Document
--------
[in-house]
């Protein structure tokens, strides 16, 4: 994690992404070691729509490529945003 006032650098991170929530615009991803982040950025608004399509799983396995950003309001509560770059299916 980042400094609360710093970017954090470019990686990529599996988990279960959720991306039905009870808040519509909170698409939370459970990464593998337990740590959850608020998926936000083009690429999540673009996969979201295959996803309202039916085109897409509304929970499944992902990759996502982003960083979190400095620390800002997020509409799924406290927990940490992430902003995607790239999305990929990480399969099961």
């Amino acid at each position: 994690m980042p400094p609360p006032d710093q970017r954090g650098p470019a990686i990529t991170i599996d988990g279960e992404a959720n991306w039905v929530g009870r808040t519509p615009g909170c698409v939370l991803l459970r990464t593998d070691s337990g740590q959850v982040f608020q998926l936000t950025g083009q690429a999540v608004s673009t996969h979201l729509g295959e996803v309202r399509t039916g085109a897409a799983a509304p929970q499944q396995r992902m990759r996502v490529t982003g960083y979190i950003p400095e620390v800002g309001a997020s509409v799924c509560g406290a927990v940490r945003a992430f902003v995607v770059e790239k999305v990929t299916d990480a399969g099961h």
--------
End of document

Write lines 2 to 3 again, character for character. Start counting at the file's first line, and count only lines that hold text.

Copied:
């Protein structure tokens, strides 16, 4: 994690992404070691729509490529945003 006032650098991170929530615009991803982040950025608004399509799983396995950003309001509560770059299916 980042400094609360710093970017954090470019990686990529599996988990279960959720991306039905009870808040519509909170698409939370459970990464593998337990740590959850608020998926936000083009690429999540673009996969979201295959996803309202039916085109897409509304929970499944992902990759996502982003960083979190400095620390800002997020509409799924406290927990940490992430902003995607790239999305990929990480399969099961």
């Amino acid at each position: 994690m980042p400094p609360p006032d710093q970017r954090g650098p470019a990686i990529t991170i599996d988990g279960e992404a959720n991306w039905v929530g009870r808040t519509p615009g909170c698409v939370l991803l459970r990464t593998d070691s337990g740590q959850v982040f608020q998926l936000t950025g083009q690429a999540v608004s673009t996969h979201l729509g295959e996803v309202r399509t039916g085109a897409a799983a509304p929970q499944q396995r992902m990759r996502v490529t982003g960083y979190i950003p400095e620390v800002g309001a997020s509409v799924c509560g406290a927990v940490r945003a992430f902003v995607v770059e790239k999305v990929t299916d990480a399969g099961h």